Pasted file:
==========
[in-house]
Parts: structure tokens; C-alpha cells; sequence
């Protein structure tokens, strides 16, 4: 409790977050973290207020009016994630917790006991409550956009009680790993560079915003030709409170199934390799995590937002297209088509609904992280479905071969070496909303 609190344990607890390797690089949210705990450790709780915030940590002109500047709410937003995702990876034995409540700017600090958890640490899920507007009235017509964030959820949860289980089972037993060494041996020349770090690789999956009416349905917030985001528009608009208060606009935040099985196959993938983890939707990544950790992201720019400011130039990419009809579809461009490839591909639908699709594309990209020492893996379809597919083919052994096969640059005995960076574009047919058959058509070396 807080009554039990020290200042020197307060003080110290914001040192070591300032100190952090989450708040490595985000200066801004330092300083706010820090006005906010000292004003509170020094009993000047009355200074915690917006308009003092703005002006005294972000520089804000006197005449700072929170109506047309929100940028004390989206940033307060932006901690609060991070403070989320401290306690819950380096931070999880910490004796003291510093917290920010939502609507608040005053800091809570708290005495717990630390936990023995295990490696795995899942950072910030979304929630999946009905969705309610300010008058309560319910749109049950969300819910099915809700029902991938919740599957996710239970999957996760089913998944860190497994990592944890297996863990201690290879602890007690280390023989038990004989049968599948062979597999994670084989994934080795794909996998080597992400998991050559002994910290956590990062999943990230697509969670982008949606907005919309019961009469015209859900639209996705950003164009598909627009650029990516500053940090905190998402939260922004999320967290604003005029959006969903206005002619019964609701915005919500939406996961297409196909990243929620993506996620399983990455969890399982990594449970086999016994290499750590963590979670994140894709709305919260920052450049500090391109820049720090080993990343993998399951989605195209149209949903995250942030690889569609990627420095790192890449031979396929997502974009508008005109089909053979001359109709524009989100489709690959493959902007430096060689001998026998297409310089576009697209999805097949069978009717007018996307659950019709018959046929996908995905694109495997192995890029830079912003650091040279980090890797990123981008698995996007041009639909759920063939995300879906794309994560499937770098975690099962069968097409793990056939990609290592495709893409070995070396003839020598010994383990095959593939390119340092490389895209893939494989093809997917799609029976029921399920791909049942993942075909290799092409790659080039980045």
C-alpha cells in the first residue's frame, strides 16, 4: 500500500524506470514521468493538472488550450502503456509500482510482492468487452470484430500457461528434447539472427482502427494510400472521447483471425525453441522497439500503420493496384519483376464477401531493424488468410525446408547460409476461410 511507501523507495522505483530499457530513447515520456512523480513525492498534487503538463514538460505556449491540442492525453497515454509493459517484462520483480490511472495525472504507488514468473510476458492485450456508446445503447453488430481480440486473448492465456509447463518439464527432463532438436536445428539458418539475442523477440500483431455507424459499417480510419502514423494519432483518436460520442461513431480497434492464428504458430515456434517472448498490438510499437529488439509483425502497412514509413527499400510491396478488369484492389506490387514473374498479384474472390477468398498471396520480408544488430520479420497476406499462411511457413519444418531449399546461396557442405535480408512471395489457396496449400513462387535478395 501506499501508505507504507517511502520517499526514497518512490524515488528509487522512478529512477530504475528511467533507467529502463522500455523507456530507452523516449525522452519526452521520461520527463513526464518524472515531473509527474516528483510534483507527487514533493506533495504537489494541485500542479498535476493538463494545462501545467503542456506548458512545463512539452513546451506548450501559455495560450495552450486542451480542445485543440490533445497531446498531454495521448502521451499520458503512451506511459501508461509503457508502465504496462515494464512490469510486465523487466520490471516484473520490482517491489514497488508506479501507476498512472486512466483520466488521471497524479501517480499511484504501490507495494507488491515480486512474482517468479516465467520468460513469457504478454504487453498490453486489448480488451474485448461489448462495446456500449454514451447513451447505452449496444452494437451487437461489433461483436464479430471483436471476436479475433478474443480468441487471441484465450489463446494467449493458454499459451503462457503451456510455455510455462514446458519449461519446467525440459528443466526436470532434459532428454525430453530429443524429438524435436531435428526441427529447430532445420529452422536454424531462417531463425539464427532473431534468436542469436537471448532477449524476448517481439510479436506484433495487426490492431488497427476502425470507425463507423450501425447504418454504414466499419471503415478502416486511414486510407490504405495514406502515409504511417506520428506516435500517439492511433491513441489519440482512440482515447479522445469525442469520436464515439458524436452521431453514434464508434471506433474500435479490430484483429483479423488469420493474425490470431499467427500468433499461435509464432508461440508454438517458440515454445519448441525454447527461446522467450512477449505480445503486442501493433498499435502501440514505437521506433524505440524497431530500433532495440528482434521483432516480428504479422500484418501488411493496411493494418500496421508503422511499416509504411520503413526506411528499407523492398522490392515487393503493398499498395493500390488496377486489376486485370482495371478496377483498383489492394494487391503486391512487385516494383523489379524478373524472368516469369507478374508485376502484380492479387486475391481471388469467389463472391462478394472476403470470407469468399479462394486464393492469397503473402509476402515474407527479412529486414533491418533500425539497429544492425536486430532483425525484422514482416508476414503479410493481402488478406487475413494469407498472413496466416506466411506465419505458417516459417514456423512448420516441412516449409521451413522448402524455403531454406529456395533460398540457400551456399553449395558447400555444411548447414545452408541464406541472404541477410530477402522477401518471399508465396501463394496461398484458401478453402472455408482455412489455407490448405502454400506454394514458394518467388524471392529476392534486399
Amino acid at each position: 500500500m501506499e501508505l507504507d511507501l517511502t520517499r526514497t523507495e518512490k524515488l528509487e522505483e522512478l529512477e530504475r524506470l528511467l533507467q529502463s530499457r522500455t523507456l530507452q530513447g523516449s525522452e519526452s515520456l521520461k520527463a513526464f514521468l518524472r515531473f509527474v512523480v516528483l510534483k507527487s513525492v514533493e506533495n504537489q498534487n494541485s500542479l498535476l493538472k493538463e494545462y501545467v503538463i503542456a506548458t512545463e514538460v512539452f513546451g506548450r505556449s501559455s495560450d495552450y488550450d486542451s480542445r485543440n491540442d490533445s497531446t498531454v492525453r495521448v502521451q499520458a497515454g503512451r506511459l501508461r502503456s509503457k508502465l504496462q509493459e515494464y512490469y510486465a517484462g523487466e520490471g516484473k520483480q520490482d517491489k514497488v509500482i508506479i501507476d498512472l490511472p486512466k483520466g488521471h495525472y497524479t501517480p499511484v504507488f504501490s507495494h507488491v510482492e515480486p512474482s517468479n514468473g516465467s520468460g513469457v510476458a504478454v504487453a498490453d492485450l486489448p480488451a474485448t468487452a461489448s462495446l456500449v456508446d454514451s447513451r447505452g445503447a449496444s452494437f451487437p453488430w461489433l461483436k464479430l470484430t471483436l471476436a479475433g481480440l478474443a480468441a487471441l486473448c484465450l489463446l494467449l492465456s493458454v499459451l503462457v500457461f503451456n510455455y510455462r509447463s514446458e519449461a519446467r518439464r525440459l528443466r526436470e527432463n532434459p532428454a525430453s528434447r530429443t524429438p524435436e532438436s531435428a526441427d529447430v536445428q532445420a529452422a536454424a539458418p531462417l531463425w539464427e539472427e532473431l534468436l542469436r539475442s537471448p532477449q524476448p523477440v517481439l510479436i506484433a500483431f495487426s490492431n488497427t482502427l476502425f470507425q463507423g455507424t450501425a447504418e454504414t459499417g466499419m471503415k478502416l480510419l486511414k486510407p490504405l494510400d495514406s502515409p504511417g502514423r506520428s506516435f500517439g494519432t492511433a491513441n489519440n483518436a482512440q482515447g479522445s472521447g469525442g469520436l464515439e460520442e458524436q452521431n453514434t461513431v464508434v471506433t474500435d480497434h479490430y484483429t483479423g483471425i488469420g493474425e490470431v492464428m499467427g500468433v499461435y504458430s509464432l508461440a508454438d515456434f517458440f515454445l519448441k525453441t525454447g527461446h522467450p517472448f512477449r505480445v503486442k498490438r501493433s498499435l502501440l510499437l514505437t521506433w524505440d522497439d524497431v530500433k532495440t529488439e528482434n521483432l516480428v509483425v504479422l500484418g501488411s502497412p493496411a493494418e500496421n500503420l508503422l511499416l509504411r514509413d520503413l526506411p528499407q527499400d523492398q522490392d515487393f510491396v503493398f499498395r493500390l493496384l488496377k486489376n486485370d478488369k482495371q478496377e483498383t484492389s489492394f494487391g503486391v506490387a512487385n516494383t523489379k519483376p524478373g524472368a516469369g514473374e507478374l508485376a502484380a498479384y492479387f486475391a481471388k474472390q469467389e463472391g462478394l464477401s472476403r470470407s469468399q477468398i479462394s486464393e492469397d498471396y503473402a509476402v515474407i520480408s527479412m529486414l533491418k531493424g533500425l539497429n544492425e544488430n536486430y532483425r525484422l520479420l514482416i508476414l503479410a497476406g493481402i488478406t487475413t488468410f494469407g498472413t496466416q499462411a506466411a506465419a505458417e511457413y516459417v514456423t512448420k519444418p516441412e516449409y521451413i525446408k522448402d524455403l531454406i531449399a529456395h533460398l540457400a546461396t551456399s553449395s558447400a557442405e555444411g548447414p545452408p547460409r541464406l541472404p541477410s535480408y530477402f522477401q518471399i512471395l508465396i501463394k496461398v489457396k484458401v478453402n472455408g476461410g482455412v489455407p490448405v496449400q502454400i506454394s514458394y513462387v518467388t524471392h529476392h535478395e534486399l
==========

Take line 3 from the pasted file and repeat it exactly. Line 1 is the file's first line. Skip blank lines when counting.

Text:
């Protein structure tokens, strides 16, 4: 409790977050973290207020009016994630917790006991409550956009009680790993560079915003030709409170199934390799995590937002297209088509609904992280479905071969070496909303 609190344990607890390797690089949210705990450790709780915030940590002109500047709410937003995702990876034995409540700017600090958890640490899920507007009235017509964030959820949860289980089972037993060494041996020349770090690789999956009416349905917030985001528009608009208060606009935040099985196959993938983890939707990544950790992201720019400011130039990419009809579809461009490839591909639908699709594309990209020492893996379809597919083919052994096969640059005995960076574009047919058959058509070396 807080009554039990020290200042020197307060003080110290914001040192070591300032100190952090989450708040490595985000200066801004330092300083706010820090006005906010000292004003509170020094009993000047009355200074915690917006308009003092703005002006005294972000520089804000006197005449700072929170109506047309929100940028004390989206940033307060932006901690609060991070403070989320401290306690819950380096931070999880910490004796003291510093917290920010939502609507608040005053800091809570708290005495717990630390936990023995295990490696795995899942950072910030979304929630999946009905969705309610300010008058309560319910749109049950969300819910099915809700029902991938919740599957996710239970999957996760089913998944860190497994990592944890297996863990201690290879602890007690280390023989038990004989049968599948062979597999994670084989994934080795794909996998080597992400998991050559002994910290956590990062999943990230697509969670982008949606907005919309019961009469015209859900639209996705950003164009598909627009650029990516500053940090905190998402939260922004999320967290604003005029959006969903206005002619019964609701915005919500939406996961297409196909990243929620993506996620399983990455969890399982990594449970086999016994290499750590963590979670994140894709709305919260920052450049500090391109820049720090080993990343993998399951989605195209149209949903995250942030690889569609990627420095790192890449031979396929997502974009508008005109089909053979001359109709524009989100489709690959493959902007430096060689001998026998297409310089576009697209999805097949069978009717007018996307659950019709018959046929996908995905694109495997192995890029830079912003650091040279980090890797990123981008698995996007041009639909759920063939995300879906794309994560499937770098975690099962069968097409793990056939990609290592495709893409070995070396003839020598010994383990095959593939390119340092490389895209893939494989093809997917799609029976029921399920791909049942993942075909290799092409790659080039980045």